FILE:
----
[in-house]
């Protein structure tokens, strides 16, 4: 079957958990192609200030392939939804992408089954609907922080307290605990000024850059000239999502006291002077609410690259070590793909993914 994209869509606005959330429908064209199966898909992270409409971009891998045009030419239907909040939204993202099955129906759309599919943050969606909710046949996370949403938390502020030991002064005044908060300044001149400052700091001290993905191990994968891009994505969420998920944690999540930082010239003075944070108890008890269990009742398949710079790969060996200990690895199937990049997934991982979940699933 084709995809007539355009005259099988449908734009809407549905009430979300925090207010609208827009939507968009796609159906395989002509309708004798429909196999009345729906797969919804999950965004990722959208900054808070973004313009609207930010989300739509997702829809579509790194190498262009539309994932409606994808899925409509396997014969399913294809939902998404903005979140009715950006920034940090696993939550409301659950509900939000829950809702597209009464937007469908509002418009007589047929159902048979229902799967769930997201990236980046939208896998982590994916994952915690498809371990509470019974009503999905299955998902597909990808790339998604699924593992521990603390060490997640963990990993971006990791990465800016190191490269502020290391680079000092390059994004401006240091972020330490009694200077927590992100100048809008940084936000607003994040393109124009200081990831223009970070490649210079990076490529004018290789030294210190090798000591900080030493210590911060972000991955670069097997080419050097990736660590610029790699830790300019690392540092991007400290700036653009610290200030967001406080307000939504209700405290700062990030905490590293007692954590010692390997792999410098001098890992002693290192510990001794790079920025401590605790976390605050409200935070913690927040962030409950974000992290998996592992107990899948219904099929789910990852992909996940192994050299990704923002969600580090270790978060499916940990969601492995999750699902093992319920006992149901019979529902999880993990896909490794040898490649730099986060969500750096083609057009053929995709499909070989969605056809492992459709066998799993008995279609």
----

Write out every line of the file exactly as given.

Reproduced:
[in-house]
């Protein structure tokens, strides 16, 4: 079957958990192609200030392939939804992408089954609907922080307290605990000024850059000239999502006291002077609410690259070590793909993914 994209869509606005959330429908064209199966898909992270409409971009891998045009030419239907909040939204993202099955129906759309599919943050969606909710046949996370949403938390502020030991002064005044908060300044001149400052700091001290993905191990994968891009994505969420998920944690999540930082010239003075944070108890008890269990009742398949710079790969060996200990690895199937990049997934991982979940699933 084709995809007539355009005259099988449908734009809407549905009430979300925090207010609208827009939507968009796609159906395989002509309708004798429909196999009345729906797969919804999950965004990722959208900054808070973004313009609207930010989300739509997702829809579509790194190498262009539309994932409606994808899925409509396997014969399913294809939902998404903005979140009715950006920034940090696993939550409301659950509900939000829950809702597209009464937007469908509002418009007589047929159902048979229902799967769930997201990236980046939208896998982590994916994952915690498809371990509470019974009503999905299955998902597909990808790339998604699924593992521990603390060490997640963990990993971006990791990465800016190191490269502020290391680079000092390059994004401006240091972020330490009694200077927590992100100048809008940084936000607003994040393109124009200081990831223009970070490649210079990076490529004018290789030294210190090798000591900080030493210590911060972000991955670069097997080419050097990736660590610029790699830790300019690392540092991007400290700036653009610290200030967001406080307000939504209700405290700062990030905490590293007692954590010692390997792999410098001098890992002693290192510990001794790079920025401590605790976390605050409200935070913690927040962030409950974000992290998996592992107990899948219904099929789910990852992909996940192994050299990704923002969600580090270790978060499916940990969601492995999750699902093992319920006992149901019979529902999880993990896909490794040898490649730099986060969500750096083609057009053929995709499909070989969605056809492992459709066998799993008995279609």